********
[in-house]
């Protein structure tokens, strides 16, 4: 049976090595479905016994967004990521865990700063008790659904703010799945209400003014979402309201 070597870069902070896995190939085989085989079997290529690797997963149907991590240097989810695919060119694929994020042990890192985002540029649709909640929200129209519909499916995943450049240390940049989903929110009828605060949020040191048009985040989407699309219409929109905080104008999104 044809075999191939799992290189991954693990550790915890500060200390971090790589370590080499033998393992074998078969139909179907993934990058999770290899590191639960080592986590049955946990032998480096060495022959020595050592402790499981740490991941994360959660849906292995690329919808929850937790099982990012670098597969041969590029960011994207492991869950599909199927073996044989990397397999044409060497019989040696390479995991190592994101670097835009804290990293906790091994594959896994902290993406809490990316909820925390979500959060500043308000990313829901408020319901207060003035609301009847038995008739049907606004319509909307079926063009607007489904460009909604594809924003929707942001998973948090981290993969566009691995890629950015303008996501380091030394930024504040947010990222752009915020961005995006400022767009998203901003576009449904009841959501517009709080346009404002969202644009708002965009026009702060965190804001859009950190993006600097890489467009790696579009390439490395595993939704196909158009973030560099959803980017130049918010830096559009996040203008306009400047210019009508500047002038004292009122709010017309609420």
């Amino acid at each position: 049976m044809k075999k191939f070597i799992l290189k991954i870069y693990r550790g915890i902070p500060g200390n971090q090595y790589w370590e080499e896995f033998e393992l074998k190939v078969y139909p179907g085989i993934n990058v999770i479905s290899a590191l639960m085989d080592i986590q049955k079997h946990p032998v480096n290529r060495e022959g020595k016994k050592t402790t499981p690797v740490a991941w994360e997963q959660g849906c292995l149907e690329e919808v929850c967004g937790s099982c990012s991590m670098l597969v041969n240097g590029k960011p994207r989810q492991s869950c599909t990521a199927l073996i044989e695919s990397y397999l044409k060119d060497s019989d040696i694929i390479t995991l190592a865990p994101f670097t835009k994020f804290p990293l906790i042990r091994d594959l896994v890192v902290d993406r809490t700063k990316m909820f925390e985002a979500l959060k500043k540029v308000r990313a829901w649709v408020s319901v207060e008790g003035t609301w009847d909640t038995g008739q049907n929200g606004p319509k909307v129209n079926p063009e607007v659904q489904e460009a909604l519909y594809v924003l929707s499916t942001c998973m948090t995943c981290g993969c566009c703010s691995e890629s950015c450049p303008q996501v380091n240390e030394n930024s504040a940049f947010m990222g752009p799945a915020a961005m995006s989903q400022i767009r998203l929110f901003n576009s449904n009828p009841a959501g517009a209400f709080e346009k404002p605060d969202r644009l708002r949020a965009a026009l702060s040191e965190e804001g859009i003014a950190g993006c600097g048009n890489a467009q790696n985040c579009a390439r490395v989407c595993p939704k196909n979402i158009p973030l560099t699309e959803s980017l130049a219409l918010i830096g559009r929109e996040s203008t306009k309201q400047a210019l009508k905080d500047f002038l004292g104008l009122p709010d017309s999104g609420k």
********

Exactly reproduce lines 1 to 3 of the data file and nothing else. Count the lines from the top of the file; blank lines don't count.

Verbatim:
[in-house]
């Protein structure tokens, strides 16, 4: 049976090595479905016994967004990521865990700063008790659904703010799945209400003014979402309201 070597870069902070896995190939085989085989079997290529690797997963149907991590240097989810695919060119694929994020042990890192985002540029649709909640929200129209519909499916995943450049240390940049989903929110009828605060949020040191048009985040989407699309219409929109905080104008999104 044809075999191939799992290189991954693990550790915890500060200390971090790589370590080499033998393992074998078969139909179907993934990058999770290899590191639960080592986590049955946990032998480096060495022959020595050592402790499981740490991941994360959660849906292995690329919808929850937790099982990012670098597969041969590029960011994207492991869950599909199927073996044989990397397999044409060497019989040696390479995991190592994101670097835009804290990293906790091994594959896994902290993406809490990316909820925390979500959060500043308000990313829901408020319901207060003035609301009847038995008739049907606004319509909307079926063009607007489904460009909604594809924003929707942001998973948090981290993969566009691995890629950015303008996501380091030394930024504040947010990222752009915020961005995006400022767009998203901003576009449904009841959501517009709080346009404002969202644009708002965009026009702060965190804001859009950190993006600097890489467009790696579009390439490395595993939704196909158009973030560099959803980017130049918010830096559009996040203008306009400047210019009508500047002038004292009122709010017309609420």
């Amino acid at each position: 049976m044809k075999k191939f070597i799992l290189k991954i870069y693990r550790g915890i902070p500060g200390n971090q090595y790589w370590e080499e896995f033998e393992l074998k190939v078969y139909p179907g085989i993934n990058v999770i479905s290899a590191l639960m085989d080592i986590q049955k079997h946990p032998v480096n290529r060495e022959g020595k016994k050592t402790t499981p690797v740490a991941w994360e997963q959660g849906c292995l149907e690329e919808v929850c967004g937790s099982c990012s991590m670098l597969v041969n240097g590029k960011p994207r989810q492991s869950c599909t990521a199927l073996i044989e695919s990397y397999l044409k060119d060497s019989d040696i694929i390479t995991l190592a865990p994101f670097t835009k994020f804290p990293l906790i042990r091994d594959l896994v890192v902290d993406r809490t700063k990316m909820f925390e985002a979500l959060k500043k540029v308000r990313a829901w649709v408020s319901v207060e008790g003035t609301w009847d909640t038995g008739q049907n929200g606004p319509k909307v129209n079926p063009e607007v659904q489904e460009a909604l519909y594809v924003l929707s499916t942001c998973m948090t995943c981290g993969c566009c703010s691995e890629s950015c450049p303008q996501v380091n240390e030394n930024s504040a940049f947010m990222g752009p799945a915020a961005m995006s989903q400022i767009r998203l929110f901003n576009s449904n009828p009841a959501g517009a209400f709080e346009k404002p605060d969202r644009l708002r949020a965009a026009l702060s040191e965190e804001g859009i003014a950190g993006c600097g048009n890489a467009q790696n985040c579009a390439r490395v989407c595993p939704k196909n979402i158009p973030l560099t699309e959803s980017l130049a219409l918010i830096g559009r929109e996040s203008t306009k309201q400047a210019l009508k905080d500047f002038l004292g104008l009122p709010d017309s999104g609420k």